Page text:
Still landscape development in the course of a touristic exploitation is accountable for the degradation or even loss of precious ecosystems. The water consumption of hotels, amusement parks etc. is extremely high despite available more efficient technologies and although the overuse of water resources is well-known to destroys rivers, lakes and wetland areas as well as groundwater reserves.
Furthermore, connected touristic motorized travel activities supplement climate change, again leading to increased pressure on ecosystems. Alternated ecosystem and consequential changes like disappearing coral reefs and decreasing number of days of snow cover again will noticeably effect the tourism sector.
Also, a lot of of touristic activities, especially in the outdoor segment, e. g. hiking, climbing, cycling, canoeing etc., depend on intact ecosystems and therefore biodiversity. If natural and near-natural ecosystems are endangered, high risks of loss of income for the tourism industry are inevitable. A prominent example can be given in the case of the carribean coral reefs: shrinking by 80 percent within three decades, losses in the diving tourism accumulated to about 300 million US $ per year.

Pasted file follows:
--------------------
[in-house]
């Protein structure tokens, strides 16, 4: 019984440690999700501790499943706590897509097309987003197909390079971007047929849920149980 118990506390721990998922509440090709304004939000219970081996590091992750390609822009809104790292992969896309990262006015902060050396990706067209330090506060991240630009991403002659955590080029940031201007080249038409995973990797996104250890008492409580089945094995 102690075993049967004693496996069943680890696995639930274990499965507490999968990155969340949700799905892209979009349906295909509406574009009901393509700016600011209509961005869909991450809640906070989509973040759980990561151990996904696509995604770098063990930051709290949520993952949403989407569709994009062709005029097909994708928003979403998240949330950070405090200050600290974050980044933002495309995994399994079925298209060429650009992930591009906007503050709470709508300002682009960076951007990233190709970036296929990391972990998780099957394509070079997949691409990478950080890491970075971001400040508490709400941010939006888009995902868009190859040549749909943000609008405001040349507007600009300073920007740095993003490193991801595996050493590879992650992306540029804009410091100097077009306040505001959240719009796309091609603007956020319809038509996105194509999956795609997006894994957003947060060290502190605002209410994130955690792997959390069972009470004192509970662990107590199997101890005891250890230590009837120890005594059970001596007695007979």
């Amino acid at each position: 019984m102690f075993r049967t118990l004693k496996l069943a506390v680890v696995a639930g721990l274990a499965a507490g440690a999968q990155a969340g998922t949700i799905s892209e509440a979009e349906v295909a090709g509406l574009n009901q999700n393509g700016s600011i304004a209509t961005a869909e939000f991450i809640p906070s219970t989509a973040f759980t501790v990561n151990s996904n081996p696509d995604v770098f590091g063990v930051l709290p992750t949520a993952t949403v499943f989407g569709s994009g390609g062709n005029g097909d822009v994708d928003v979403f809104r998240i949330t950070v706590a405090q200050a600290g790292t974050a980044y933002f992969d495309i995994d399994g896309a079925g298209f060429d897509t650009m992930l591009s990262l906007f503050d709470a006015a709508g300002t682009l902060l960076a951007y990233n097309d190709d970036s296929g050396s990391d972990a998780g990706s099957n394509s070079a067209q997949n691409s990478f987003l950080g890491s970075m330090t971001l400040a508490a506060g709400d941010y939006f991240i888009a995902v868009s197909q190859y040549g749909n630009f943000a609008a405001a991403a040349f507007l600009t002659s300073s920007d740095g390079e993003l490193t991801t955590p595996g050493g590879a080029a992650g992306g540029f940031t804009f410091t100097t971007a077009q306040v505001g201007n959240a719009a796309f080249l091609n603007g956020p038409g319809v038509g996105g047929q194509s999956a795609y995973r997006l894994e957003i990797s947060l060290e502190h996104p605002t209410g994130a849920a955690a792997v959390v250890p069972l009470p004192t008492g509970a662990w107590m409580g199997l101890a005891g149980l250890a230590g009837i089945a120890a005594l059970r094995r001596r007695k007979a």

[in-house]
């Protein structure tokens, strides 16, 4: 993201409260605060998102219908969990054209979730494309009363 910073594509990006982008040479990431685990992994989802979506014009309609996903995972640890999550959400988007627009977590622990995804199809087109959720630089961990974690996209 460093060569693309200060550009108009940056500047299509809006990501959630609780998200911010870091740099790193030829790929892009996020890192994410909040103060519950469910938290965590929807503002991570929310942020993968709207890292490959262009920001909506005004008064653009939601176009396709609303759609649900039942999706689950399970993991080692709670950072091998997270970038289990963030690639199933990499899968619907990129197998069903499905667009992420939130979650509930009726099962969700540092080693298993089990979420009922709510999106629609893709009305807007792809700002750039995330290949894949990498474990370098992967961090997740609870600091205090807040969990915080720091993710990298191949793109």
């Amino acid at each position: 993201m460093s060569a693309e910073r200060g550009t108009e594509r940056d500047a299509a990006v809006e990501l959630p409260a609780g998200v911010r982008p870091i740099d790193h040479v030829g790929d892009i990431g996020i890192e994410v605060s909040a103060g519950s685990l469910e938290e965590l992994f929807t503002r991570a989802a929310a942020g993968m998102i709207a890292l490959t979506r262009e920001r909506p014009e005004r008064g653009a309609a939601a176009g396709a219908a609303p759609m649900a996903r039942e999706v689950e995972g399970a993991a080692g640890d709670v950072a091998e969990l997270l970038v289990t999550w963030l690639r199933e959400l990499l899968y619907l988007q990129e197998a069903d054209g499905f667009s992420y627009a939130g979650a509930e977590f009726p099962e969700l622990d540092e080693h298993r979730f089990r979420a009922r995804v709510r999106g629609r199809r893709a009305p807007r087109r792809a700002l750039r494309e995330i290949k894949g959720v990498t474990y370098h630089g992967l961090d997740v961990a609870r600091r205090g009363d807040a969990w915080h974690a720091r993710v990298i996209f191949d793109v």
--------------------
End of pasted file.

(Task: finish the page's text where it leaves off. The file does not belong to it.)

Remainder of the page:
But even conventional tourism progressively needs to consider state of and impacts on the natural environment, since customer expectations increase, as e.g. a customer survey study by TUI in eight European country’s already in 2010 revealed: about 70 percent attached importance to the protection of natural resources and 67 percent explicitly to environment protection. 64 percent even expect providers of touristic offers to be active in biodiversity conservation.
There is a long list of examples proving that tourist reject misdeveloped landscapes and change destinations. This can also be proven by a growing amount of studys and surveys all highlighting a growing importance of the environmental quality as a decision factor to touristic customers. Not realizing these developments means risking the loss of costumers in this tight market.